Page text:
Ticketmaster Abandons Captcha Online System
BBC reports that Ticketmaster is abandoning the Captcha system for online ticket sales. Captcha requires uses to enter hard-to-read words in order to prove they are not robots trying to cheat the system. It is used on many sites.
The new system means users will type phrases like “freezing temperatures” instead of “tormentis harlory”.
Captcha stands for Completely Automated Public Turing test to tell Computers and Humans Apart. IT was first developed at Carnegie Mellon university in 2000. It’s used on sites like Ticketmaster to make sure robots do not buy tickets automatically. As the robots became more sophisticated, the program has to be more advanced as well. This has made it harder for some users to understand.
Aaron Young from user experience consultancy Bunnyfoot said: “It is generally speaking one of the most hated pieces of user interaction on the web. The major problem with them is that it’s not unusual for several attempts to be needed. So when people see them again on different websites they have negative expectations. It’s not going to be immediately extinguished. It’s evolving into something easier. Captcha has a spoken command, which meets to some degree the accessibility challenge, but it’s still not ideal.“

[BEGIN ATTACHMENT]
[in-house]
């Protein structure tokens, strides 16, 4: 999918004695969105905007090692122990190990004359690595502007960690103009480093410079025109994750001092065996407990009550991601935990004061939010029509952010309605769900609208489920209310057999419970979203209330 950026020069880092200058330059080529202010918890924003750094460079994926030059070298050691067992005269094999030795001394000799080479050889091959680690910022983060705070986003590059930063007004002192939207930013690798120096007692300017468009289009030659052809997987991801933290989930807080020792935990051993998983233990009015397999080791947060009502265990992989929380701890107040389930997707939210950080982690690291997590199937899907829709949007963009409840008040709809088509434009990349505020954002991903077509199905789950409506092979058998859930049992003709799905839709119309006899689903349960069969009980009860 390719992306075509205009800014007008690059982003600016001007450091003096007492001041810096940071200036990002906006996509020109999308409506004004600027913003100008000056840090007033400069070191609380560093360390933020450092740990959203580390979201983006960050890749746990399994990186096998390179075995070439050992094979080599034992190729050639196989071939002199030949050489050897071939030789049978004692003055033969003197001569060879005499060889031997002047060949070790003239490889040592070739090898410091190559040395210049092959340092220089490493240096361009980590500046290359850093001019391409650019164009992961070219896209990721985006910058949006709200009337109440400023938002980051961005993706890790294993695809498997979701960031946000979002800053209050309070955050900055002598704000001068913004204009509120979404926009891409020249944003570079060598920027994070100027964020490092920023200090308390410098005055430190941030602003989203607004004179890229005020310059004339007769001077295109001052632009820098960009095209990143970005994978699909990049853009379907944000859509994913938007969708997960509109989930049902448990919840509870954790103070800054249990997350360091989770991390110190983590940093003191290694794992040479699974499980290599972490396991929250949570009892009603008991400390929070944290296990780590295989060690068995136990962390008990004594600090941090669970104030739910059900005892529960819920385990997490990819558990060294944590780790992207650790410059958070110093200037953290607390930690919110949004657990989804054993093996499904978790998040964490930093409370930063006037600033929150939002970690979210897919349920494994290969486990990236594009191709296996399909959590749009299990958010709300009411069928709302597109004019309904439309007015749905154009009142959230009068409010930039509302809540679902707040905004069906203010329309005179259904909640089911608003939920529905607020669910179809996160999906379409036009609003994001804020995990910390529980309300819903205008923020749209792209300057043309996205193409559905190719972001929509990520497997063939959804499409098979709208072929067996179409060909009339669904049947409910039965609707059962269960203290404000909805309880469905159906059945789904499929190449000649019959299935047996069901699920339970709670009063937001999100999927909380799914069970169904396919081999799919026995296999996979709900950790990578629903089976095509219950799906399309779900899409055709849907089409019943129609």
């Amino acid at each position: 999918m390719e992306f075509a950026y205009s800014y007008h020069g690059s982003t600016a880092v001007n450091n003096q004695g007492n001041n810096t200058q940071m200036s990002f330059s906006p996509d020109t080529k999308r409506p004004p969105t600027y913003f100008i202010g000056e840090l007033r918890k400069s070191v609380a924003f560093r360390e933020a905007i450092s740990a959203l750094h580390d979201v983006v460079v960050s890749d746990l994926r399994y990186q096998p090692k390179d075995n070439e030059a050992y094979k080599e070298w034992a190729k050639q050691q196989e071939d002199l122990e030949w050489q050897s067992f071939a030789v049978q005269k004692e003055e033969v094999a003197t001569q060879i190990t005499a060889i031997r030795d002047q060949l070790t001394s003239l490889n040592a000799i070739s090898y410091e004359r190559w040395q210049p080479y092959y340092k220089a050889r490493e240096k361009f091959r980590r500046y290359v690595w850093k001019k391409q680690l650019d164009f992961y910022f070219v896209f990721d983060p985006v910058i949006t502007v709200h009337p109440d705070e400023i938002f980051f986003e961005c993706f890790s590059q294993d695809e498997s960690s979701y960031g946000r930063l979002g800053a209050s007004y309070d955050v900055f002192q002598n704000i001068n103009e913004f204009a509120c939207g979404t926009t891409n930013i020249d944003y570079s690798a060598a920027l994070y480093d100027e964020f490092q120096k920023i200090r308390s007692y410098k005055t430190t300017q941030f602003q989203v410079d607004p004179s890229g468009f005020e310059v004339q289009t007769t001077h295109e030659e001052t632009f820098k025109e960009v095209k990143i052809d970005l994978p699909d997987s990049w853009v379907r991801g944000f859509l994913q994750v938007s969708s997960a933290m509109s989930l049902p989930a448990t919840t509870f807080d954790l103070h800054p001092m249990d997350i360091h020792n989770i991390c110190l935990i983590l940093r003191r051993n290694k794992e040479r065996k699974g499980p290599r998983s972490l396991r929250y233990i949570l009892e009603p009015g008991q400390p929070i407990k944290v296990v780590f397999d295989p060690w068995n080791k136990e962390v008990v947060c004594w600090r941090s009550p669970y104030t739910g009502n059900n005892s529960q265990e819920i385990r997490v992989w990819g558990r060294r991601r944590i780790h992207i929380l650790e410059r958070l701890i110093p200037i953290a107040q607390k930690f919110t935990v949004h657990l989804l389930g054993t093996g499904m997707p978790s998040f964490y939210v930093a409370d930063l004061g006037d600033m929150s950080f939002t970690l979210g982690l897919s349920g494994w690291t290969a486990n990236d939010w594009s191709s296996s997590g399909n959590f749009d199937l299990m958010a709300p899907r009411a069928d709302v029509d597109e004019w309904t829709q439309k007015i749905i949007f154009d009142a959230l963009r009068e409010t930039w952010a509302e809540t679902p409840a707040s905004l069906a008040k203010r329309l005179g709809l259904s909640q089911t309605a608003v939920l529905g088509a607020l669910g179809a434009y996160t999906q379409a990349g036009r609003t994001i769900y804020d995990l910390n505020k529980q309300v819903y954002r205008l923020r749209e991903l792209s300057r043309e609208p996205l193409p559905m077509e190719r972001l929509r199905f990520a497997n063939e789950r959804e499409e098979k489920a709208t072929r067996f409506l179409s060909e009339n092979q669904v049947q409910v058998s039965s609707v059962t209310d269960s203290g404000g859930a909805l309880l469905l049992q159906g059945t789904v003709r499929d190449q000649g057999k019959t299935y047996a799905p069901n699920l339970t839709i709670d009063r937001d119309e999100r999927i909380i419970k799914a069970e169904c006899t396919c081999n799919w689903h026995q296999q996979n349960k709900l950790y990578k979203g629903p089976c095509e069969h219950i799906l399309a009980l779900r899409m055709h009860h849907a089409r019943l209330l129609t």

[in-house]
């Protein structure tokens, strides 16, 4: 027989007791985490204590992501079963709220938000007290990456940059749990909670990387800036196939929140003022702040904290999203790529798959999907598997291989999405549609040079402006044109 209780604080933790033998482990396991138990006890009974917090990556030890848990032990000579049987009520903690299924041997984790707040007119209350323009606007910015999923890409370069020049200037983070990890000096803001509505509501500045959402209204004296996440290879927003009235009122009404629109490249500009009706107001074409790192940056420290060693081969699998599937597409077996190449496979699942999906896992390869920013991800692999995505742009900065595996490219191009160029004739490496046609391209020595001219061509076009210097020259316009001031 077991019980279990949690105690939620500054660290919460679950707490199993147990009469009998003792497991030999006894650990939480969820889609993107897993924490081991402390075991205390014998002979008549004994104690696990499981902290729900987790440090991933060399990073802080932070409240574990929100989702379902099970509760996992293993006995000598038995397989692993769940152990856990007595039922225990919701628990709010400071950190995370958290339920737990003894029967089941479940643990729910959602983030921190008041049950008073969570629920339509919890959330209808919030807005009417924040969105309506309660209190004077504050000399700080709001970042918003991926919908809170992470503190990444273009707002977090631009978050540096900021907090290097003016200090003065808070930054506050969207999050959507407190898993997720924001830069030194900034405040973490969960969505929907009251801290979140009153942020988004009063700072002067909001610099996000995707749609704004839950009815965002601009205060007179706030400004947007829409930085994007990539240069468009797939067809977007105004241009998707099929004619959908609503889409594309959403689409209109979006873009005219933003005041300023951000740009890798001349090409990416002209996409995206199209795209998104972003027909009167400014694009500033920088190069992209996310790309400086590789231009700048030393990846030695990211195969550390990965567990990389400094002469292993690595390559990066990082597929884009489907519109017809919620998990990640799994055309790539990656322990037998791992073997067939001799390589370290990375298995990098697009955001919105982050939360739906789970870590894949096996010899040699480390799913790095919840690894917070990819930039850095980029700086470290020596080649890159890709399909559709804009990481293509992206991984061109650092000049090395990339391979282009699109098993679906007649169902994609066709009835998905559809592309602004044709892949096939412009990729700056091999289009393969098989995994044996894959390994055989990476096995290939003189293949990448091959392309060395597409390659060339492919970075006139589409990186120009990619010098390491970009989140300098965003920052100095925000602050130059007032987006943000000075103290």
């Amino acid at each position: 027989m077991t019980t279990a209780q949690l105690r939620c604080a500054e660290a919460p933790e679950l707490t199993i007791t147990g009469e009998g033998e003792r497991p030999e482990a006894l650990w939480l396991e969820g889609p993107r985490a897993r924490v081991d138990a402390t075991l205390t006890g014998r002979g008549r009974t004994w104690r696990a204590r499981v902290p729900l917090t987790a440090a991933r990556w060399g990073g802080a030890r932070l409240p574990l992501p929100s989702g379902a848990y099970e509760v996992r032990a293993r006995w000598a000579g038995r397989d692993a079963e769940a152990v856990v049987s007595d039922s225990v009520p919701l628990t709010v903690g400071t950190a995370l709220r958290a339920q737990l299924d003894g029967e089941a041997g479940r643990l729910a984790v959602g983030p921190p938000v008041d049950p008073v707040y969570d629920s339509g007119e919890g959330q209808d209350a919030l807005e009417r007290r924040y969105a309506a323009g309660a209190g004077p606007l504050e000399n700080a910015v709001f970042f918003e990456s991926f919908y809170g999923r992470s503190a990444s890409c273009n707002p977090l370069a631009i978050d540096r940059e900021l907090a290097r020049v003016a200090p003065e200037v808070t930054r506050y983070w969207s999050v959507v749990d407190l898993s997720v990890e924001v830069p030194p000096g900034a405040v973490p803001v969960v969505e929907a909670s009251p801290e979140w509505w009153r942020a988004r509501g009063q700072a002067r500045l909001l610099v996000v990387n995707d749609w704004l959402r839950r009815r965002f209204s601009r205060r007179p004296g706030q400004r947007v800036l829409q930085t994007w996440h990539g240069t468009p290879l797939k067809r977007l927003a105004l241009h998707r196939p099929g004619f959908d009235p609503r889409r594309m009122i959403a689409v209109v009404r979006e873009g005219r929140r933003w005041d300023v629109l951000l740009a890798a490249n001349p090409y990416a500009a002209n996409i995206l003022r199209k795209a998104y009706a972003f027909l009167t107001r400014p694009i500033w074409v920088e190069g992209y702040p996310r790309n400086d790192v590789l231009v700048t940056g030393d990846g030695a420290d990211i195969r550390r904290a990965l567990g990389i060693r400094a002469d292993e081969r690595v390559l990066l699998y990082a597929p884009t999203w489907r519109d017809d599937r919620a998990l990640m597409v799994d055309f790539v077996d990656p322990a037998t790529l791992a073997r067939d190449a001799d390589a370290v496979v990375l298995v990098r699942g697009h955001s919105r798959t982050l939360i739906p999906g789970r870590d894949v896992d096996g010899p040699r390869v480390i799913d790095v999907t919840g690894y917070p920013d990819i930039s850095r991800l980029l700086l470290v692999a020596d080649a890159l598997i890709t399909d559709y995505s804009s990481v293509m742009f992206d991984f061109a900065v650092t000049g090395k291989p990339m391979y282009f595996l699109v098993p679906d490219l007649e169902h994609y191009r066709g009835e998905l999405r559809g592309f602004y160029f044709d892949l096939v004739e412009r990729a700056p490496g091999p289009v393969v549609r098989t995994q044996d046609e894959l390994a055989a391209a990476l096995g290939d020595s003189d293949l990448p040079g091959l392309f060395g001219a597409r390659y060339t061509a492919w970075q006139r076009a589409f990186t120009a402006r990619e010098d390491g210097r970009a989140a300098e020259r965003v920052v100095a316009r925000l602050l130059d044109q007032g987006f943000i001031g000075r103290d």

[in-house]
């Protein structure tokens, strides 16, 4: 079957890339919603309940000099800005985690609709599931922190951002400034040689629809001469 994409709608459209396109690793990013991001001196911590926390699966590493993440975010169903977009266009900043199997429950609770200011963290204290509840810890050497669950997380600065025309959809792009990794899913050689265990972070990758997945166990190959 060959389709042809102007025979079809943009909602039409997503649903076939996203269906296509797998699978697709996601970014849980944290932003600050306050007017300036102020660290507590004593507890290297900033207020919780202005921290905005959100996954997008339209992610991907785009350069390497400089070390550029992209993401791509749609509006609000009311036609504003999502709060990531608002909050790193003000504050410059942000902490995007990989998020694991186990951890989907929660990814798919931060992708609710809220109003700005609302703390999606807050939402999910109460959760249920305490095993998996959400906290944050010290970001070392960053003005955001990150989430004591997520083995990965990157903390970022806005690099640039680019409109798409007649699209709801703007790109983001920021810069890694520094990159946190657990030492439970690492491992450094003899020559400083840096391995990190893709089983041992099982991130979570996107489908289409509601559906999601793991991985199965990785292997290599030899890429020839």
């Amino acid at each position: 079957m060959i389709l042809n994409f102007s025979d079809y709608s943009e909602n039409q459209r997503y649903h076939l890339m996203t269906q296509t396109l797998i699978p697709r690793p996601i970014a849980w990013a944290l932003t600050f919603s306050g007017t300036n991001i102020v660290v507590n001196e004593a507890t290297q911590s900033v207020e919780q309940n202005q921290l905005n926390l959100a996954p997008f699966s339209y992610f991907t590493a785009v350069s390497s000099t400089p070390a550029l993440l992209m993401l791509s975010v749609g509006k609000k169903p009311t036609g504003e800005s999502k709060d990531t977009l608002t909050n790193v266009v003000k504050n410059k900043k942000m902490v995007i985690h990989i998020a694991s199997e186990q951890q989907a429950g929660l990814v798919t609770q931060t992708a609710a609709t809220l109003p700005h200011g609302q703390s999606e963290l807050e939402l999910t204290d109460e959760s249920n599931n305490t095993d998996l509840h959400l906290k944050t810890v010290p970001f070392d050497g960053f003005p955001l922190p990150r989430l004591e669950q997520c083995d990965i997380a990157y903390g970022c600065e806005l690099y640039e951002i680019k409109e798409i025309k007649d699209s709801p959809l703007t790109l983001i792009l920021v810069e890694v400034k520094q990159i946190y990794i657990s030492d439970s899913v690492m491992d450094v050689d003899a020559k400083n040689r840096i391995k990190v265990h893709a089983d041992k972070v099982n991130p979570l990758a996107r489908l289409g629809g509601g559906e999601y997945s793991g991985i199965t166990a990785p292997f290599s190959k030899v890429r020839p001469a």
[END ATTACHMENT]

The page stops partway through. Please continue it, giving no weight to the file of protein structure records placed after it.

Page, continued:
Ticketmaster is now using new software from New York company Solve Media, which asks for well-known phrases or simple multiple choice questions. Solve Media’s system can also be used for advertising as it uses digital cues to decide if a person is real or not.
Kip Levin, Ticketmaster’s executive vice president of eCommerce, said: “We’re starting to see an uptick in fan satisfaction. We’re happy with what we’ve seen from a security standpoint as well.“
The average time to solve a Captcha puzzle is 14 seconds. The new system takes seven seconds.